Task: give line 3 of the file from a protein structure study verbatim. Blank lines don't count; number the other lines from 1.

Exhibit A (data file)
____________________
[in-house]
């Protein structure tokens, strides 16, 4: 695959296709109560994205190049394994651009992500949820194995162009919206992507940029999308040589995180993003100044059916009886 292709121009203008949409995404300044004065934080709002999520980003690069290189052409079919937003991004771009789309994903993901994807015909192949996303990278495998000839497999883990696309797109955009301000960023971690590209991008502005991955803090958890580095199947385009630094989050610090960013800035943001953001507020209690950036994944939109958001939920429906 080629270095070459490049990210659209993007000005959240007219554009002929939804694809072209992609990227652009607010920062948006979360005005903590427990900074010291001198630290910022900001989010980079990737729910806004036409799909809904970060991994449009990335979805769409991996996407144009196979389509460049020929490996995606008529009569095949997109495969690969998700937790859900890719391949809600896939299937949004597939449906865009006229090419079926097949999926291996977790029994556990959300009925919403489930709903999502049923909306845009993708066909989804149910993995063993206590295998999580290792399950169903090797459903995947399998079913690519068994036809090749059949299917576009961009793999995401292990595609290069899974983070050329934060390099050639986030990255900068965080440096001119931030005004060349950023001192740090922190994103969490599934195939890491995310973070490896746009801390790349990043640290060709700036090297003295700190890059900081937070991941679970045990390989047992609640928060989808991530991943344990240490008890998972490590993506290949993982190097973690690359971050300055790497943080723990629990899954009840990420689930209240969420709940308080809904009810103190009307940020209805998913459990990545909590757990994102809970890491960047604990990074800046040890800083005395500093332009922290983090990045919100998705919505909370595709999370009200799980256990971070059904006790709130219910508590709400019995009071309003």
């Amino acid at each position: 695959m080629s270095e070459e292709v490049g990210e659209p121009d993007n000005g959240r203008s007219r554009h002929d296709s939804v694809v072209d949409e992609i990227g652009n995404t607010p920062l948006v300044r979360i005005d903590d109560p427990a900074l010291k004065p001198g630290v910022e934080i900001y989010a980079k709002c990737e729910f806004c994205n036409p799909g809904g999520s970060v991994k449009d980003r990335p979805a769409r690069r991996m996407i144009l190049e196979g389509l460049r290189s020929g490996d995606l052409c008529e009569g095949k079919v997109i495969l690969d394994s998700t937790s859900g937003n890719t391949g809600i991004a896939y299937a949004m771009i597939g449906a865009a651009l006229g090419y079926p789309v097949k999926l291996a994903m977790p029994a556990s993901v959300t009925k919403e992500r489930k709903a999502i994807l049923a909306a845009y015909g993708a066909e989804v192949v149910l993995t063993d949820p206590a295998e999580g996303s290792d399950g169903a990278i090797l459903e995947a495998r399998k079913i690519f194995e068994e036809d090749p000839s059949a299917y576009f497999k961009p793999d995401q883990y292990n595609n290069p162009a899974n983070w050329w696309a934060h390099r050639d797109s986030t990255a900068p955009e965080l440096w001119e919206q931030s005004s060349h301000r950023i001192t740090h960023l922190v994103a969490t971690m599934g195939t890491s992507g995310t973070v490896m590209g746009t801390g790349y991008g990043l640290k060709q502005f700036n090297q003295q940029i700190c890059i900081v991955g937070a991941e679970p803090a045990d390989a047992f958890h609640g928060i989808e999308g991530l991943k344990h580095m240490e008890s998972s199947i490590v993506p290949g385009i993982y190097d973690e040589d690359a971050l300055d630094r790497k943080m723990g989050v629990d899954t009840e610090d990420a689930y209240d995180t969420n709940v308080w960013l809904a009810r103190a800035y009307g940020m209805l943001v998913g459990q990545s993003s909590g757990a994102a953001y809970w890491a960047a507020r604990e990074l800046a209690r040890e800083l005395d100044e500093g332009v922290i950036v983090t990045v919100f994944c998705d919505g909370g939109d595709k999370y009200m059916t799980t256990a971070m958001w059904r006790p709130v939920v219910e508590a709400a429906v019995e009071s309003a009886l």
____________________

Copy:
């Amino acid at each position: 695959m080629s270095e070459e292709v490049g990210e659209p121009d993007n000005g959240r203008s007219r554009h002929d296709s939804v694809v072209d949409e992609i990227g652009n995404t607010p920062l948006v300044r979360i005005d903590d109560p427990a900074l010291k004065p001198g630290v910022e934080i900001y989010a980079k709002c990737e729910f806004c994205n036409p799909g809904g999520s970060v991994k449009d980003r990335p979805a769409r690069r991996m996407i144009l190049e196979g389509l460049r290189s020929g490996d995606l052409c008529e009569g095949k079919v997109i495969l690969d394994s998700t937790s859900g937003n890719t391949g809600i991004a896939y299937a949004m771009i597939g449906a865009a651009l006229g090419y079926p789309v097949k999926l291996a994903m977790p029994a556990s993901v959300t009925k919403e992500r489930k709903a999502i994807l049923a909306a845009y015909g993708a066909e989804v192949v149910l993995t063993d949820p206590a295998e999580g996303s290792d399950g169903a990278i090797l459903e995947a495998r399998k079913i690519f194995e068994e036809d090749p000839s059949a299917y576009f497999k961009p793999d995401q883990y292990n595609n290069p162009a899974n983070w050329w696309a934060h390099r050639d797109s986030t990255a900068p955009e965080l440096w001119e919206q931030s005004s060349h301000r950023i001192t740090h960023l922190v994103a969490t971690m599934g195939t890491s992507g995310t973070v490896m590209g746009t801390g790349y991008g990043l640290k060709q502005f700036n090297q003295q940029i700190c890059i900081v991955g937070a991941e679970p803090a045990d390989a047992f958890h609640g928060i989808e999308g991530l991943k344990h580095m240490e008890s998972s199947i490590v993506p290949g385009i993982y190097d973690e040589d690359a971050l300055d630094r790497k943080m723990g989050v629990d899954t009840e610090d990420a689930y209240d995180t969420n709940v308080w960013l809904a009810r103190a800035y009307g940020m209805l943001v998913g459990q990545s993003s909590g757990a994102a953001y809970w890491a960047a507020r604990e990074l800046a209690r040890e800083l005395d100044e500093g332009v922290i950036v983090t990045v919100f994944c998705d919505g909370g939109d595709k999370y009200m059916t799980t256990a971070m958001w059904r006790p709130v939920v219910e508590a709400a429906v019995e009071s309003a009886l």